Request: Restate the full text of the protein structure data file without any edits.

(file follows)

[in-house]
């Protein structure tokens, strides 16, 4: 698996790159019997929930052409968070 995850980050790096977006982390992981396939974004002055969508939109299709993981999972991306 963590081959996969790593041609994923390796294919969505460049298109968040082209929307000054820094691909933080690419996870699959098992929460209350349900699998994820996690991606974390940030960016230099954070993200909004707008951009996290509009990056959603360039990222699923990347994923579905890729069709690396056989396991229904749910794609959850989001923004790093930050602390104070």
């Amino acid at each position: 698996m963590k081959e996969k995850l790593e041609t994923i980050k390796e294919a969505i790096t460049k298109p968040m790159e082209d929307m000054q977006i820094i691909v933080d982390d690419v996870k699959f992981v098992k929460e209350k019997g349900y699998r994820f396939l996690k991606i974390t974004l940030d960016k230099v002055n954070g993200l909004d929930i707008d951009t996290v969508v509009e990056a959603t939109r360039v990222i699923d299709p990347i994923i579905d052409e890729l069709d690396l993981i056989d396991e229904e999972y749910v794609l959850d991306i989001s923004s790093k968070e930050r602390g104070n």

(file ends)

[in-house]
């Protein structure tokens, strides 16, 4: 698996790159019997929930052409968070 995850980050790096977006982390992981396939974004002055969508939109299709993981999972991306 963590081959996969790593041609994923390796294919969505460049298109968040082209929307000054820094691909933080690419996870699959098992929460209350349900699998994820996690991606974390940030960016230099954070993200909004707008951009996290509009990056959603360039990222699923990347994923579905890729069709690396056989396991229904749910794609959850989001923004790093930050602390104070």
């Amino acid at each position: 698996m963590k081959e996969k995850l790593e041609t994923i980050k390796e294919a969505i790096t460049k298109p968040m790159e082209d929307m000054q977006i820094i691909v933080d982390d690419v996870k699959f992981v098992k929460e209350k019997g349900y699998r994820f396939l996690k991606i974390t974004l940030d960016k230099v002055n954070g993200l909004d929930i707008d951009t996290v969508v509009e990056a959603t939109r360039v990222i699923d299709p990347i994923i579905d052409e890729l069709d690396l993981i056989d396991e229904e999972y749910v794609l959850d991306i989001s923004s790093k968070e930050r602390g104070n």